Q: My husband worries about EVERYTHING! He's mad about 70% of the time, half of that at me. He thinks that I don't care, though I love him very much. I know he loves me as much as I love him, but it's getting him to realize that. He thinks I will leave him. We're both in our 30s and we've been together for 10 years, married for 4. I worry about his health, that the stress is not good on his heart. When I suggest he go to the doctor, his attitude is that "they can't figure it out." When we argue, it's not just about that issue...he brings up EVERYTHING. I'm not planning on leaving. He's my life. He has never hit or thrown anything at me, just yells. Here's just one example: We had our dogs out 3 times during the day, 4:30 being the last time, and about 7 p.m. he stepped in dog pee, and said I didn't care enough to let the dogs out. When I told him they'd been out 3 times, he said I was lying, and then the argument went on from that to me not listening or caring, etc. One fight we have often is about sex. My sex drive isn't really that good, so we have sex maybe once or twice a month. Again, he thinks I don't care and am not interested. Help!-- Pat
Dr. Susan: I once suggested to my mother that she see a doctor for something, and she responded skeptically, "What's he going to tell me?" If we always knew what the doctor (or other expert) was going to say to us, there wouldn't be much reason ever to ask anything, would there? Sometimes you need an outsider to provide a little insight to get you going in a better direction. Your husband's not thinking very clearly about his and your problems. Anyone who's angry that much, yells all the time, and constantly mistrusts his loving wife, needs help. A doctor would be an okay place to start, or a couples therapist, or a course on couples communication (or read the chapters about talking in Loving in Flow, my own book). One of the rules of good arguing that your husband is breaking is that you don't bring up everything from the past, but instead stick to the issue at hand.
Your husband could be taking your lack of sexual interest as your effort to distance yourself from him. Some individuals judge the quality of love by the frequency of sex. Of course, you may be dealing with a vicious circle here, since it's not very appealing to be physically intimate with someone who's angry at you. If you can change one thing, you will have a better chance of changing the whole direction of your relationship. Talk about how the two of you talk, and how you mustn't let things wind up and up so that every little thing turns into a catastrophe. Repeat how much you love him, and say you feel unfairly mistrusted. Suggest he may be taking your low libido too personally. Offer to see a doctor yourself to see if your hormones and health are okay. And has it occurred to you that your sex life with him needn't be limited to only those few times (once a month in your 30s!) that your own sex drive is already at a high boil? Many happy couples agree that the best way to get the juices flowing is to start being intimate.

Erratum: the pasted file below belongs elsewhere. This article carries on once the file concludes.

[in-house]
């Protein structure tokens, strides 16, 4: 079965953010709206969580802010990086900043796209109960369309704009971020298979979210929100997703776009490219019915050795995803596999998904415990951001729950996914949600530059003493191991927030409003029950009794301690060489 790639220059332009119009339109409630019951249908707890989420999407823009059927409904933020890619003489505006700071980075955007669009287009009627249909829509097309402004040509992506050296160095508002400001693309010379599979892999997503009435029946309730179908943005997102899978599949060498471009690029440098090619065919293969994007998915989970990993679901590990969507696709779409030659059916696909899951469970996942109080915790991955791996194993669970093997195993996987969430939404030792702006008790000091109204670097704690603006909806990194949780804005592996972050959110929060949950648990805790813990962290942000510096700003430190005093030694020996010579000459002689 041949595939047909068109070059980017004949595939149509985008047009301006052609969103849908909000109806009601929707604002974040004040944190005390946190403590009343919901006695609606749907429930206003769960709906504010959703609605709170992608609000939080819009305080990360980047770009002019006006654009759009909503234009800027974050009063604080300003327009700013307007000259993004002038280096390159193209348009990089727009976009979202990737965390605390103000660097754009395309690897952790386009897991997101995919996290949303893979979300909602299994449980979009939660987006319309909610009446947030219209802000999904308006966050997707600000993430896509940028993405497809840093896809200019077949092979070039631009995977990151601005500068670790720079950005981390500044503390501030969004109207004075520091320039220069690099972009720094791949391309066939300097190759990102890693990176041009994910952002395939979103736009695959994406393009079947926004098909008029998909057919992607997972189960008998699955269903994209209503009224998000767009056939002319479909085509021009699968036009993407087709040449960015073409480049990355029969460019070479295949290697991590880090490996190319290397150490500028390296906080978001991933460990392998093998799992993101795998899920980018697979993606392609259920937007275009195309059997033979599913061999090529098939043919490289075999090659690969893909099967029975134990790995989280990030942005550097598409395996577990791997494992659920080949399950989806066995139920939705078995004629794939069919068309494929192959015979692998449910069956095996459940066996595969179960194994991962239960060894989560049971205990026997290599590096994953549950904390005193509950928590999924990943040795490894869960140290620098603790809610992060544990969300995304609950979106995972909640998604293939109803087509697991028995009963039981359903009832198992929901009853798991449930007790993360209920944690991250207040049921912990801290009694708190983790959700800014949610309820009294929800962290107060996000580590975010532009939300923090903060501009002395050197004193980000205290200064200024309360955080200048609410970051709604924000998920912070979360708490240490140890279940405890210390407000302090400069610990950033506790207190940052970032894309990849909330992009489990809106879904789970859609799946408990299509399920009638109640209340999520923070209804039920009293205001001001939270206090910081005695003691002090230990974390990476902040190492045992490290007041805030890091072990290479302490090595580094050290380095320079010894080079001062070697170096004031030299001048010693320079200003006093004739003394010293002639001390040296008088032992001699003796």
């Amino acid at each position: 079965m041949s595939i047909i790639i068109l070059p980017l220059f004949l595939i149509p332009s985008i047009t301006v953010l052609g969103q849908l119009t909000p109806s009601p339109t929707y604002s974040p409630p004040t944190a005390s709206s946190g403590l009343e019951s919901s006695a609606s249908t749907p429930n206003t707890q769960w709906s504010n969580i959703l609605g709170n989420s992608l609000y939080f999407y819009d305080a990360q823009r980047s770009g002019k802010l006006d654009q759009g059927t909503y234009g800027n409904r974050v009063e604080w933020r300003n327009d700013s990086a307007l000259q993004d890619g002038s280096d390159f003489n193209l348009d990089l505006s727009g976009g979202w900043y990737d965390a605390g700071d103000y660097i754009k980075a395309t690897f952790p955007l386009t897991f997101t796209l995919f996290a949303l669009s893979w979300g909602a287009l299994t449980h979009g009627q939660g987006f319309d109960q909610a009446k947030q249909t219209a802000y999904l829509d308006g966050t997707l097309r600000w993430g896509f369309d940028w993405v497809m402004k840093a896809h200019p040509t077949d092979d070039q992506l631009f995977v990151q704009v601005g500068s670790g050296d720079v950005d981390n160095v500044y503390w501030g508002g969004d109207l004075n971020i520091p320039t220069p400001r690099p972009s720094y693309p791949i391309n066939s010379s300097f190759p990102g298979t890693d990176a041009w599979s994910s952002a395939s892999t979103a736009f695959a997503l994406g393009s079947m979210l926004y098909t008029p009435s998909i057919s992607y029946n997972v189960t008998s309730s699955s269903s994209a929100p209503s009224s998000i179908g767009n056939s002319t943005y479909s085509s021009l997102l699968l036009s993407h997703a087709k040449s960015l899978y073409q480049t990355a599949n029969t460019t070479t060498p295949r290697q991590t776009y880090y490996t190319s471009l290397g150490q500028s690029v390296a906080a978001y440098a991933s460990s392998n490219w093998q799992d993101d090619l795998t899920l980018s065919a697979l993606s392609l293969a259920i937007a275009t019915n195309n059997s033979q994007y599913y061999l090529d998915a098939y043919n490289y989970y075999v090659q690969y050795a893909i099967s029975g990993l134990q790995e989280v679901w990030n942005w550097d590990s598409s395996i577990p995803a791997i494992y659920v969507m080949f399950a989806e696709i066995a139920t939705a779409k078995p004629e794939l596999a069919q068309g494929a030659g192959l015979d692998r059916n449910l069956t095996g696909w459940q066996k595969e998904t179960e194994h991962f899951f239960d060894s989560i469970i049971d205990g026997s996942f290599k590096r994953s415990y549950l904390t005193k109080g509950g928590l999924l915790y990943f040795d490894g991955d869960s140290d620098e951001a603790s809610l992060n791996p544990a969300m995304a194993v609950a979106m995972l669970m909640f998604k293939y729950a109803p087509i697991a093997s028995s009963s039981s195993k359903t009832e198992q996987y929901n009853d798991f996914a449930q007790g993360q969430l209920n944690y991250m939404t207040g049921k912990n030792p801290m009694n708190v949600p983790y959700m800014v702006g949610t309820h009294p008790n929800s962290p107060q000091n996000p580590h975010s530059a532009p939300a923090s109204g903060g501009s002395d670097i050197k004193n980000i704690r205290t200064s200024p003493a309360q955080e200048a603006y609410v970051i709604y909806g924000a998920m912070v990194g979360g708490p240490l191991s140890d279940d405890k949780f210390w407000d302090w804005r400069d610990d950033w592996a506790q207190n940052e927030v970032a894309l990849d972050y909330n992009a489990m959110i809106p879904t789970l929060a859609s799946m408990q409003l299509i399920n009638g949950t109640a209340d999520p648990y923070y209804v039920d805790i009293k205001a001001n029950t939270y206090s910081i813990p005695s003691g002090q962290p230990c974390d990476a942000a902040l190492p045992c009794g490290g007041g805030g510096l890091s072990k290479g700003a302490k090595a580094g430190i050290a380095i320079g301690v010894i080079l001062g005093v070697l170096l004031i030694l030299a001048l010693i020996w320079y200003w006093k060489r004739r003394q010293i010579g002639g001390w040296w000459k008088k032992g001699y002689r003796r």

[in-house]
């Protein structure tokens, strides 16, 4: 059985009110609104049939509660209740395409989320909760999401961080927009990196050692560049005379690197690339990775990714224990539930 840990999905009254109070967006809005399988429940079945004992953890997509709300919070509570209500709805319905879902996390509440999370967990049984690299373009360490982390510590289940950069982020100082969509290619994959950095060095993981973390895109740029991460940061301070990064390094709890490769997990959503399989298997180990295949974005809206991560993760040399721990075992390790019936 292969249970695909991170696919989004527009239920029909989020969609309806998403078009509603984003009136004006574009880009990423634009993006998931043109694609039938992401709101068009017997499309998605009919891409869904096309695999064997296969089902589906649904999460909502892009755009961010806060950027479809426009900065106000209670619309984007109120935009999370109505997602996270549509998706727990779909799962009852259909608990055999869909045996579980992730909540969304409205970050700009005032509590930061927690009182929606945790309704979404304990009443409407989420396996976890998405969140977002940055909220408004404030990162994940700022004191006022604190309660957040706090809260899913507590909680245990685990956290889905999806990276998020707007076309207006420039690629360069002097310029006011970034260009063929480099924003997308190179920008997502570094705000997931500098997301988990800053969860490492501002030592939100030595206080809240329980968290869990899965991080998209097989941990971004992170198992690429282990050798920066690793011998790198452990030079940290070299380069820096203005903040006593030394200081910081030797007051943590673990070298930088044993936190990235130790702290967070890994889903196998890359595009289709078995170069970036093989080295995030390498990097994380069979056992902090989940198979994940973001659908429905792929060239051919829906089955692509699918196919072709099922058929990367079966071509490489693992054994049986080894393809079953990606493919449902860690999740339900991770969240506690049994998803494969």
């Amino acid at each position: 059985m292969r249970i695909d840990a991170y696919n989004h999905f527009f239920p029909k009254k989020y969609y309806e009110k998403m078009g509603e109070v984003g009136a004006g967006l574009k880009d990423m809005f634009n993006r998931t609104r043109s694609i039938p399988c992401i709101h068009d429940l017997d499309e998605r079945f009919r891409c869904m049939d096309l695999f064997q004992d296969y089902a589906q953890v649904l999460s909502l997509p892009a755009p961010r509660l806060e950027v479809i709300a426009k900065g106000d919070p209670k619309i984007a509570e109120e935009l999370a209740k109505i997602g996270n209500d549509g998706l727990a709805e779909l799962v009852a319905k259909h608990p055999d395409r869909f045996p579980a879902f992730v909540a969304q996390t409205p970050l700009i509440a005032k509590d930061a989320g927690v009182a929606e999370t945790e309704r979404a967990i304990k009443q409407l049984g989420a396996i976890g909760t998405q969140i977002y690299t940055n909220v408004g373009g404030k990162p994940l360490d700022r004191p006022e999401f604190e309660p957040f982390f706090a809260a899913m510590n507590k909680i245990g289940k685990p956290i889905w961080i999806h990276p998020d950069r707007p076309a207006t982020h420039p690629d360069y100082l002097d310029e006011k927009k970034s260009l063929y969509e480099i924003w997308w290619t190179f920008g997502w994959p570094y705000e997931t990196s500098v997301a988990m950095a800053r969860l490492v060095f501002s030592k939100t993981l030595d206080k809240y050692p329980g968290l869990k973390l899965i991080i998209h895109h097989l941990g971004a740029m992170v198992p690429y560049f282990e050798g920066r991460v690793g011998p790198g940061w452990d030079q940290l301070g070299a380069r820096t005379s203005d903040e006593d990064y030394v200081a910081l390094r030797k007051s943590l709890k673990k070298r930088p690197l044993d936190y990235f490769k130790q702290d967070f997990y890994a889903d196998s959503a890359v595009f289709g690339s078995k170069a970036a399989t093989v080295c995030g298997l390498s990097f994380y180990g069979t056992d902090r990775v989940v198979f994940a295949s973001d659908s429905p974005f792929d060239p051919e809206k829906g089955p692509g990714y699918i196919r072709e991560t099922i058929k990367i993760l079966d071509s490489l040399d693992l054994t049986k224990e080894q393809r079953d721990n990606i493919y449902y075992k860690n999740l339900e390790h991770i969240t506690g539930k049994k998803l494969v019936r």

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Advice for Her
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Susan K. Perry, Ph.D.
Susan K. Perry, Ph.D., is a social psychologist, relationship expert, and bestselling and award-winning author. Her books include Loving in Flow: How the Happiest Couples Get and Stay That Way, and Kylie's Heel, a novel for adults.
Pamela G. Chollet, Ph.D.
Dr. Pamela Chollet has a Ph.D. in clinical psychology and Master degrees in educational psychology and fine arts. Her passion has been helping people face and get through those times when they feel trapped and unable to move forward.
Anna Charbonneau, Ph.D.
Anna Charbonneau, Ph.D., is a clinical psychologist, stress management expert, and author. If you're feeling overwhelmed, stressed out, or struggling to make changes in your life, Anna can help.